Sunday, December 27, 2015
More specifically, it is a culture of relationships; even more specifically, it is a culture of healing relationships between and among health care professionals, their patients and each other.
Balint is a culture of being as well as doing - The Balint process encourages participants to be in touch with the feelings that get stirred up when they are with their patients - or the feelings that get stirred up when they are with a group of colleagues and hear a case that is presented. These emotions that get stirred up are at least as important as the medical intervention - they are essential in helping to develop the kind of relationship essential to the healing process. These emotions and the healing relationship that emerges are at the core of patient centered care.
Balint is a culture of slow, not fast - it takes time to recognize all that transpires in the space between doctor and patient, yet alone within ourselves about our own and our patient’s humanity. Developing a healing relationship requires an investment of time to listen to and hear the patient’s story and then time to listen to and hear our own self talk about that story.
Balint is a culture of listening, active listening, listening to understand - it is easy to think we understand what is wrong and what is needed if we focus more on the symptom than on the patient.
Balint is a culture of intimacy, personal and emotional safety - it is helpful to identify what we do to encourage or discourage relationships with our patients as well as with each other.
Balint is a culture of process more than product - creating an emotionally safe, non-judgmental learning environment is essential to being open to our colleagues’ perspectives.
Balint is a culture of sharing, generosity - We all take a risk by participating, and we all trust the group leadership to protect us all from ourselves as well as each other. It is the training of our leaders that helps us have the freedom to dig deep into each of our emotional wells to discover, to learn, and to grow.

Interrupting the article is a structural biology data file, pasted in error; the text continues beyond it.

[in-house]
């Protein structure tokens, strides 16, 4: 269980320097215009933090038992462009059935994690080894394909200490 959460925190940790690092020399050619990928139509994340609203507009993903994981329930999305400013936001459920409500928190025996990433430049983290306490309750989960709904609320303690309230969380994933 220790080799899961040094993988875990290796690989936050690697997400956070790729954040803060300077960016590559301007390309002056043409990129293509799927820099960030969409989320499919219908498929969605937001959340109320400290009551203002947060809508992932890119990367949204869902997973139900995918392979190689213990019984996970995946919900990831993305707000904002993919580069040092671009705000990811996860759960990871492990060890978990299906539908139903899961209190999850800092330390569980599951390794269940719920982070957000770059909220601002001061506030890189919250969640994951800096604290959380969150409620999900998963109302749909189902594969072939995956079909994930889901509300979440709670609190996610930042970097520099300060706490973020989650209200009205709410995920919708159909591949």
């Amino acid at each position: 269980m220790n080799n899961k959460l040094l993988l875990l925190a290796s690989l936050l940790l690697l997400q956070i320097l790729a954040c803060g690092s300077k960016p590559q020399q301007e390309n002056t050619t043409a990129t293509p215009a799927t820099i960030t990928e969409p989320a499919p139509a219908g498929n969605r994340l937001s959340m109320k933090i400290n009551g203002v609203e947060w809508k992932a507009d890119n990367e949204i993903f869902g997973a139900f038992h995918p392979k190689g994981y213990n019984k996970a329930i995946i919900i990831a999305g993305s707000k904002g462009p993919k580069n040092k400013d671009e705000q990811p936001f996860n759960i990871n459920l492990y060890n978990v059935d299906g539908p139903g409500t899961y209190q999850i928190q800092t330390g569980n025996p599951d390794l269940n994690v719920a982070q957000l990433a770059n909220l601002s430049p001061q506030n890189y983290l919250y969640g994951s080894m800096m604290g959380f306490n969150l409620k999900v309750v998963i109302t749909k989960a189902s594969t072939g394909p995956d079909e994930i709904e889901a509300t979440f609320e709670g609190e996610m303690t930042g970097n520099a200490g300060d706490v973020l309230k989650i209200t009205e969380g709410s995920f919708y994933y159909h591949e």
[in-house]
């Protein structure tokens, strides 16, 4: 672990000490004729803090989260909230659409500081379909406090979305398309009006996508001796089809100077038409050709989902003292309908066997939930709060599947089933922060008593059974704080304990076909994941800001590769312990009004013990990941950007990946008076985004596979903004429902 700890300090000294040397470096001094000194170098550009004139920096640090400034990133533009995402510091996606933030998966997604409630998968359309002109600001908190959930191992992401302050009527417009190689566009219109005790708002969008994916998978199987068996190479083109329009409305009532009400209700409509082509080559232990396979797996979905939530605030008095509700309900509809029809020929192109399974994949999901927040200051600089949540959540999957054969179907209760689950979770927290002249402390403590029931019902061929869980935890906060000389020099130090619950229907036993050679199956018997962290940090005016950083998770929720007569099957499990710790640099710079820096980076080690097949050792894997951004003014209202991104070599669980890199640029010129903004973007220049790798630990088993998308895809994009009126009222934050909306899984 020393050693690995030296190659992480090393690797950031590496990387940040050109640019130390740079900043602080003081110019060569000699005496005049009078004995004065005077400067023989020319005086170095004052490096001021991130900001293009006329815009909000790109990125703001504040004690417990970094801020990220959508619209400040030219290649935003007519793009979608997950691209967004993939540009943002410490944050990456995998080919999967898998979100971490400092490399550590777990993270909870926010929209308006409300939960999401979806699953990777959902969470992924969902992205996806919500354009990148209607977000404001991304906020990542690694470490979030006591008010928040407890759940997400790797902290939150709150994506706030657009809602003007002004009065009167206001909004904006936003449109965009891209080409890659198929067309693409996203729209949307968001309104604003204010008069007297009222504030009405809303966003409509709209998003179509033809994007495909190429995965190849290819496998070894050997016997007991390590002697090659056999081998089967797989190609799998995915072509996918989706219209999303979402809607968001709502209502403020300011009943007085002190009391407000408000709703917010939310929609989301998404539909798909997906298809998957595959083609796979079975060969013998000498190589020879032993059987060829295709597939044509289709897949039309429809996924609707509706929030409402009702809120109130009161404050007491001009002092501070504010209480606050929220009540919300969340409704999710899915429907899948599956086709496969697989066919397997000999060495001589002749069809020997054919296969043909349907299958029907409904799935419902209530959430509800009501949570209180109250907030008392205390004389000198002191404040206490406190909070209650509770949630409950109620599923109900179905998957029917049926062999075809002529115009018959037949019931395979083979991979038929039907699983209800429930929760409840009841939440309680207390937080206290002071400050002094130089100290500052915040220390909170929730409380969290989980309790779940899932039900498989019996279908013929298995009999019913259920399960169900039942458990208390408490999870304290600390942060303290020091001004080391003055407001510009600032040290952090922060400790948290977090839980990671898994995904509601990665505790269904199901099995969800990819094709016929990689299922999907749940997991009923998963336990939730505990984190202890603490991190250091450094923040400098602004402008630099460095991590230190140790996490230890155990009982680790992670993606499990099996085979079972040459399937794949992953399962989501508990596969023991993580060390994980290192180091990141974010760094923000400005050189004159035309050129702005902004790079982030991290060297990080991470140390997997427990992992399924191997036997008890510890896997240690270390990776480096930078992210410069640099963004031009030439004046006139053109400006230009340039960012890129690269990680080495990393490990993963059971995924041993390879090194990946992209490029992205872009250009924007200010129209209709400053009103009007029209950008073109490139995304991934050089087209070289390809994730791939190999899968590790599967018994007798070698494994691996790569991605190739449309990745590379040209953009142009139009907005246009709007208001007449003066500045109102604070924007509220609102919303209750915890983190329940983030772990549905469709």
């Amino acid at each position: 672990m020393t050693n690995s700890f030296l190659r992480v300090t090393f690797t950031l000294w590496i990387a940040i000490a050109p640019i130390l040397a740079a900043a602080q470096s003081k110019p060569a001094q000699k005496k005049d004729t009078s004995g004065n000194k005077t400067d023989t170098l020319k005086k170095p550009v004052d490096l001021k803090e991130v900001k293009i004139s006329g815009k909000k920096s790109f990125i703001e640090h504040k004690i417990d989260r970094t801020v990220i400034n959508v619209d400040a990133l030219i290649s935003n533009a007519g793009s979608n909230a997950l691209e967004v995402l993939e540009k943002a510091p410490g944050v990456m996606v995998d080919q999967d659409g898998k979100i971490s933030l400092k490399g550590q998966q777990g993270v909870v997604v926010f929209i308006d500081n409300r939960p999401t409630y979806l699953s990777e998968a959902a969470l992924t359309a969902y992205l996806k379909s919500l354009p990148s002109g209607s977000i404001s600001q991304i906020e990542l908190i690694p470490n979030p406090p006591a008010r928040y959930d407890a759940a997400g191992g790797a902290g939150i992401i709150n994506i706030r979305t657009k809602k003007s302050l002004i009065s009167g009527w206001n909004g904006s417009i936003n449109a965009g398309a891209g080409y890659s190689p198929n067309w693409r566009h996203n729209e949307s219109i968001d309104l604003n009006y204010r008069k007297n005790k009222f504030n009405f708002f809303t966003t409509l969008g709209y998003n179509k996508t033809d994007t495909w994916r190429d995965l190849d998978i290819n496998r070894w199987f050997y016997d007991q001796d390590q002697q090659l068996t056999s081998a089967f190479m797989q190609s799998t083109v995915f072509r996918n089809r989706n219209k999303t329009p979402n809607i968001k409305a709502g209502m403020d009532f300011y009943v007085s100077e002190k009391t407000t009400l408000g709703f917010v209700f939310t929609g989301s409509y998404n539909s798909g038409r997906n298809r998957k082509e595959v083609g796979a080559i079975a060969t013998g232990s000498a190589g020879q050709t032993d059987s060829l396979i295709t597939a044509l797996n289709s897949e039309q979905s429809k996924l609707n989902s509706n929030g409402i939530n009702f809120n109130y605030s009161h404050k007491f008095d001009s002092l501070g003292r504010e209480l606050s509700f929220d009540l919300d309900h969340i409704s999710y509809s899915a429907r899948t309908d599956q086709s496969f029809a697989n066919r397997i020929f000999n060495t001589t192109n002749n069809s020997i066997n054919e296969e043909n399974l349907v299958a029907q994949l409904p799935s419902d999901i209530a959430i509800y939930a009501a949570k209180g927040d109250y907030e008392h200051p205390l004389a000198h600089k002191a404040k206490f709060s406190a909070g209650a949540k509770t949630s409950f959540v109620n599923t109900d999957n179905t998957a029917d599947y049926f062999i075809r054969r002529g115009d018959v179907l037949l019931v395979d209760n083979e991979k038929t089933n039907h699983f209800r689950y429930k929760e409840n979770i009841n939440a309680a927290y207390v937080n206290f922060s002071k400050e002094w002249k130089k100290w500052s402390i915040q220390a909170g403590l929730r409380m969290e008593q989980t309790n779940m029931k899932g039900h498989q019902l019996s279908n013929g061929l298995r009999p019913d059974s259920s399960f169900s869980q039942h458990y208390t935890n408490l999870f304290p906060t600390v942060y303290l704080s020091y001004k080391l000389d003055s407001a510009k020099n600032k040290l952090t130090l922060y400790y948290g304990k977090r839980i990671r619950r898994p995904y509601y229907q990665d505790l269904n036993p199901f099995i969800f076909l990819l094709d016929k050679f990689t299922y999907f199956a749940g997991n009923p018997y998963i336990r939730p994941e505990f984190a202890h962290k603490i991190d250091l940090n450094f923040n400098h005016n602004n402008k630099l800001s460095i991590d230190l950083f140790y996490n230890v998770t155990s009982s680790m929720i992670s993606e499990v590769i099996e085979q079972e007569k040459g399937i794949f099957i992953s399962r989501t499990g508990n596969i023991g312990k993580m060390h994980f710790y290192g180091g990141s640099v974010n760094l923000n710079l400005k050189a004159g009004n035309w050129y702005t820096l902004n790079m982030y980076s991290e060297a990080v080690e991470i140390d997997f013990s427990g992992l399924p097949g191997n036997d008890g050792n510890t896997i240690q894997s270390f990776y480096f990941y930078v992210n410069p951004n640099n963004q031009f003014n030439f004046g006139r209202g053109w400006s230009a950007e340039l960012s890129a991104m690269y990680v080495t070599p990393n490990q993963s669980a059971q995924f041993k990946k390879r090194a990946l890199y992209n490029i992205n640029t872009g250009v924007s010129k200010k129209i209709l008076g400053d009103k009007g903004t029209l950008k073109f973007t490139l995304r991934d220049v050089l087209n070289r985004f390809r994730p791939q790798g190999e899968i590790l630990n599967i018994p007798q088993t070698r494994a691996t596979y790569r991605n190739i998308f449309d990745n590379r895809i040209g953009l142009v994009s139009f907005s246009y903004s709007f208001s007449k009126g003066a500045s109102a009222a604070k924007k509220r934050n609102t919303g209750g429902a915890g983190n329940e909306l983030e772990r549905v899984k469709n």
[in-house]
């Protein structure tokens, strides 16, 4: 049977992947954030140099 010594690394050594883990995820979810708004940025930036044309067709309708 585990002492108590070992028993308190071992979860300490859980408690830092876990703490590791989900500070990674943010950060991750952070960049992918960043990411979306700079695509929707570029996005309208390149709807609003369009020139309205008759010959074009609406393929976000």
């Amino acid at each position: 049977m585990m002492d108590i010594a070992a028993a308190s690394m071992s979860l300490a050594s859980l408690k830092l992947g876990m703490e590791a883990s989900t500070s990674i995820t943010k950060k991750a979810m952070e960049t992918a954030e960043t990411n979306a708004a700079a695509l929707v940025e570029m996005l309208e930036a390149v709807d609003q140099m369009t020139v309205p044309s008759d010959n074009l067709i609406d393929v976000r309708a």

Balint is a culture of personal and professional growth - The benefit of regular participation includes what we learn about ourselves as people as well as in our work roles.
Balint is a culture that values a diversity of points of view, that celebrates differing perspectives, that invites the less popular constructions of an experience - Often the less popular voice is the less frequently expressed voice and it may be the one we need to hear.
Balint is a culture that encourages, values and supports meaningful healing relationships between doctors and patients. Participation in a Balint group led by a trained leader is an opportunity to learn about the impact that emotions have on doctor-patient relationships, to learn about our own emotional reactions to a wide range of patients and patient challenges, and to share with colleagues one’s own emotional challenges.
Becoming part of the Balint culture requires only a willingness to look at and share of oneself, be open to others’ perspectives, recognize the impact that emotional reactions have on relationships and on health, and realize that, as Michael Balint once said, the doctor is like a drug in his or her impact on patients. Participating in Balint groups or Balint leader training provides a common experience and an immediate bond among participants, a shared language and in interest in similar goals.
Given all of these descriptors of the Balint culture, it makes no sense to me to do a group that is Balint-like or what some may call Balint-light. Either the group will be safe enough to explore emotional reactions to patient dilemmas or it’s not. Either a group is free of judging or it’s not. Either a group runs the risk of marginalizing a member or it doesn’t. Either a group member can feel safe to name and acknowledge having a socially undesirable feeling or they can’t. Balint means a safe space - a group cannot be kind of safe or safe-like.
If the idea of an emotionally safe group is appealing, try learning how to achieve that goal. Balint leader trainings are one way to learn, but they are not the only way to learn about group leadership. And it may take more than one attempt to learn, develop and eventually feel competent at group leadership. The rewards for the group are immeasurable.